A medtech supplier at the MD&M West Expo describes a laser-cutting technology that he believes will transform how implants like stents and heart valves are cut and used.
|Brian Hrouda, directors of sales and marketing at Norman Noble Inc., talks about the STEALTH technology at MD&M West Expo in Anaheim, California|
Innovation at the supplier and contract manufacturer level is not often noticed or talked about.
Large medical device makers like Medtronic or Covidien or St. Jude Medical often get the credit for developing breakthrough medtech products, but sometimes they could be powered in part by innovation by an unsung supplier.
At the MD&M West Expo in Anaheim, California that draws scores of medical suppliers from around the country, one contract manufacturer was promoting a technology it believes to be groundbreaking.
Highland Heights, Ohio-based Norman Noble Inc., which bills itself as the largest contract manufacturer of Nitinol-based implants and devices, believes it has hit upon a new laser machining technology that can fundamentally alter the way nitinol-based and other implants are cut.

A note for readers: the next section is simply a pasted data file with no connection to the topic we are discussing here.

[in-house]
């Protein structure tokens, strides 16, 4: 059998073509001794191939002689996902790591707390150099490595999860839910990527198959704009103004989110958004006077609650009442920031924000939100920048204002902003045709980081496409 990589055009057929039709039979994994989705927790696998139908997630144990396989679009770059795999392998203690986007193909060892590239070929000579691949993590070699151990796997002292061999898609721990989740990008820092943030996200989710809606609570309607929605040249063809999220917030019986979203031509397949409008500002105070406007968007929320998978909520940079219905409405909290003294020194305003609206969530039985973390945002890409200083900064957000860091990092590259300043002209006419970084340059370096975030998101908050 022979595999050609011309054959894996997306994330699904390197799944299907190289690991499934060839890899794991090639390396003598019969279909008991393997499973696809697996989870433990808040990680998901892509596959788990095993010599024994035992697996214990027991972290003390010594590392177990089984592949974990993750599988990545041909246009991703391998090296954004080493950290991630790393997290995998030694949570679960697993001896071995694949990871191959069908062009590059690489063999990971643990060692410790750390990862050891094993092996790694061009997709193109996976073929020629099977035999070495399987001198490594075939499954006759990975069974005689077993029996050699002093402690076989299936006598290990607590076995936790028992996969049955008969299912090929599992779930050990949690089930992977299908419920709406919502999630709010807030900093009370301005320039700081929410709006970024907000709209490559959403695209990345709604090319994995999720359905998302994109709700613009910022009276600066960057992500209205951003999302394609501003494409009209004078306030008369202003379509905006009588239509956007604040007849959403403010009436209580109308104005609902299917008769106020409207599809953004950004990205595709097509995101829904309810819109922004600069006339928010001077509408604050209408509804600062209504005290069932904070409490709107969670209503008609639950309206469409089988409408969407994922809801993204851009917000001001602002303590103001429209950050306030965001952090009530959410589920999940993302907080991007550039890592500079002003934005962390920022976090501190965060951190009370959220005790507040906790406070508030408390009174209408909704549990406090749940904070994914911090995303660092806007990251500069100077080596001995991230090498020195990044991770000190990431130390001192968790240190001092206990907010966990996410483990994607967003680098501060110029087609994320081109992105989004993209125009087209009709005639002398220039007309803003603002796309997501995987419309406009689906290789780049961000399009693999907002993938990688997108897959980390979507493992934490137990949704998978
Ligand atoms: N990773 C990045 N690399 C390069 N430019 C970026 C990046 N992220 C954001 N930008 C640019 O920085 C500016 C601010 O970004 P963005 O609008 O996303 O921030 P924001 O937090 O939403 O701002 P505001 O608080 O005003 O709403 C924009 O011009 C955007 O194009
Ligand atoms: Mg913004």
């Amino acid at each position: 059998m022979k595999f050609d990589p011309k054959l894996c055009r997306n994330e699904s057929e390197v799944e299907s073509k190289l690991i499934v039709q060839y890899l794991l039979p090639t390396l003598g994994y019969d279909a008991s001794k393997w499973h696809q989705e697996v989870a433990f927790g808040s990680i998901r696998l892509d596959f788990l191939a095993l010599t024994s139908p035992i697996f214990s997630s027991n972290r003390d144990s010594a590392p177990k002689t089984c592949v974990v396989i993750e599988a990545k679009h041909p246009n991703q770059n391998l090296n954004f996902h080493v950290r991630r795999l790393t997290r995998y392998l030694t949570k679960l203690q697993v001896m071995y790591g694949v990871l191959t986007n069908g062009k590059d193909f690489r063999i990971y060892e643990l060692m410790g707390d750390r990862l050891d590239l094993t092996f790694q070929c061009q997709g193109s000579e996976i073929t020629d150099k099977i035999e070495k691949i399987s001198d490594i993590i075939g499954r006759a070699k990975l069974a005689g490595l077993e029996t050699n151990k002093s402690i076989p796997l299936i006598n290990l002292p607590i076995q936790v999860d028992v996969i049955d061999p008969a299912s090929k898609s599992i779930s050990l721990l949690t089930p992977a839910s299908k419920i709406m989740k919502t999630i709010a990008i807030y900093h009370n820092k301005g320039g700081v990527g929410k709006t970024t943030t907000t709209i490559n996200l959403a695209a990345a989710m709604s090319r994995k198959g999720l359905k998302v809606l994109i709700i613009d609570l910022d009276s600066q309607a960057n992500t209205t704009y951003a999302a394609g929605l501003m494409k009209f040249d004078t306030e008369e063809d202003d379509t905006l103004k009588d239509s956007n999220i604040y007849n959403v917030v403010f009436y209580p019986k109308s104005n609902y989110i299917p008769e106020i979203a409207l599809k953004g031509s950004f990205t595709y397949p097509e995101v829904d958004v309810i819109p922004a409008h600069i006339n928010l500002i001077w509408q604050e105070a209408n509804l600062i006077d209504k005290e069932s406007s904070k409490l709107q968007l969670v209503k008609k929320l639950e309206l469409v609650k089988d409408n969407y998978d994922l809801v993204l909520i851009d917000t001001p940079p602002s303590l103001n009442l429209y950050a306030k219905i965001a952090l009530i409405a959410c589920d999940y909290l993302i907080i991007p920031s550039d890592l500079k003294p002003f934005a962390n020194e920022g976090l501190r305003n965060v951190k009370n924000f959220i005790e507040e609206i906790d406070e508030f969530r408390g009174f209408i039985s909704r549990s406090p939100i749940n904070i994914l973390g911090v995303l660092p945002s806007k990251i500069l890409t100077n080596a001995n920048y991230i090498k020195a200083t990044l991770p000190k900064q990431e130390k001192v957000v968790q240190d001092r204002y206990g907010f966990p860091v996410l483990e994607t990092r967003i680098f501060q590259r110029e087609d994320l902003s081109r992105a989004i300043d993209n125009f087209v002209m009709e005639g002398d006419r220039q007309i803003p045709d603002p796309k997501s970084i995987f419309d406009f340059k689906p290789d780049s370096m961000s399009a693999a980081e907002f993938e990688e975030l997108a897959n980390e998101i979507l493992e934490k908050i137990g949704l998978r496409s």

Called STEALTH, it is a new laser machining technology that can cut minute nitinol metallic implants to be used in self expanding or bioresorbable stents, but do so without affecting that minute part by heat, a major challenge in all laser cutting technology.
“The cut implant has zero heat affected zones and this technology is three times faster that any other laser technology out there,” said Brian Hrouda, director of sales and marketing at Norman Noble
So why is it bad for implants to have heat-affected zones?
“HAZ or heat affected zones are very detrimental; the implant may develop a microcrack,” said John Kujanek, account manager and technical sales engineer with Norman Noble.
Especially for bioresorbable stents – whose promise is that over time they will be absorbed in the body – heat is particularly bad.
“It may prevent the bioresorbable stent from being absorbed,” Hrouda declares.
That is why customers of Norman Noble – Medtronic, Abbott, and other 16 of the top 20 medical device companies – are ecstatic, Hrouda says.
“They come back after testing the implant and say, “You’ve done it.’”
The implants being cut using STEALTH are currently in clinical trials, but Norman Noble has ramped up its manufacturing capability to ramp up production once those products are commercialized.
What’s more the new technology is also more efficient. Because it’s three times as faster than any other laser technology, more volume of product can be cut compared to previously.
“Throughput is much higher than 1st generation technology,” Kujanek said. “We have spent years working on this technology.”